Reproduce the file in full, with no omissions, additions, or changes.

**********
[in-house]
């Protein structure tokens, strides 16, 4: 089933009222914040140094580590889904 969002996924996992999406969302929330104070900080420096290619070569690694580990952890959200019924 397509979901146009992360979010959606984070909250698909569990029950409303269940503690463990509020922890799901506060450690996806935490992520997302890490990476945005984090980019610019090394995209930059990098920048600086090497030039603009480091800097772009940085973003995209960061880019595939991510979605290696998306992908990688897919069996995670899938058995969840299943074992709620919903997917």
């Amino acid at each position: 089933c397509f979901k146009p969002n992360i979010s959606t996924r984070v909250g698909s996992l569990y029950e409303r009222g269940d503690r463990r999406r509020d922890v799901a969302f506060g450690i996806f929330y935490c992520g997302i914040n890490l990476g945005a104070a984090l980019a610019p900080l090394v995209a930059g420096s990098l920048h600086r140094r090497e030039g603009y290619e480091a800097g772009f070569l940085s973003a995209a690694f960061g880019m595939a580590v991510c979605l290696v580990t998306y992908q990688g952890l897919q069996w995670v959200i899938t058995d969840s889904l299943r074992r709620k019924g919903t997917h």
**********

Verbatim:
[in-house]
């Protein structure tokens, strides 16, 4: 089933009222914040140094580590889904 969002996924996992999406969302929330104070900080420096290619070569690694580990952890959200019924 397509979901146009992360979010959606984070909250698909569990029950409303269940503690463990509020922890799901506060450690996806935490992520997302890490990476945005984090980019610019090394995209930059990098920048600086090497030039603009480091800097772009940085973003995209960061880019595939991510979605290696998306992908990688897919069996995670899938058995969840299943074992709620919903997917």
């Amino acid at each position: 089933c397509f979901k146009p969002n992360i979010s959606t996924r984070v909250g698909s996992l569990y029950e409303r009222g269940d503690r463990r999406r509020d922890v799901a969302f506060g450690i996806f929330y935490c992520g997302i914040n890490l990476g945005a104070a984090l980019a610019p900080l090394v995209a930059g420096s990098l920048h600086r140094r090497e030039g603009y290619e480091a800097g772009f070569l940085s973003a995209a690694f960061g880019m595939a580590v991510c979605l290696v580990t998306y992908q990688g952890l897919q069996w995670v959200i899938t058995d969840s889904l299943r074992r709620k019924g919903t997917h």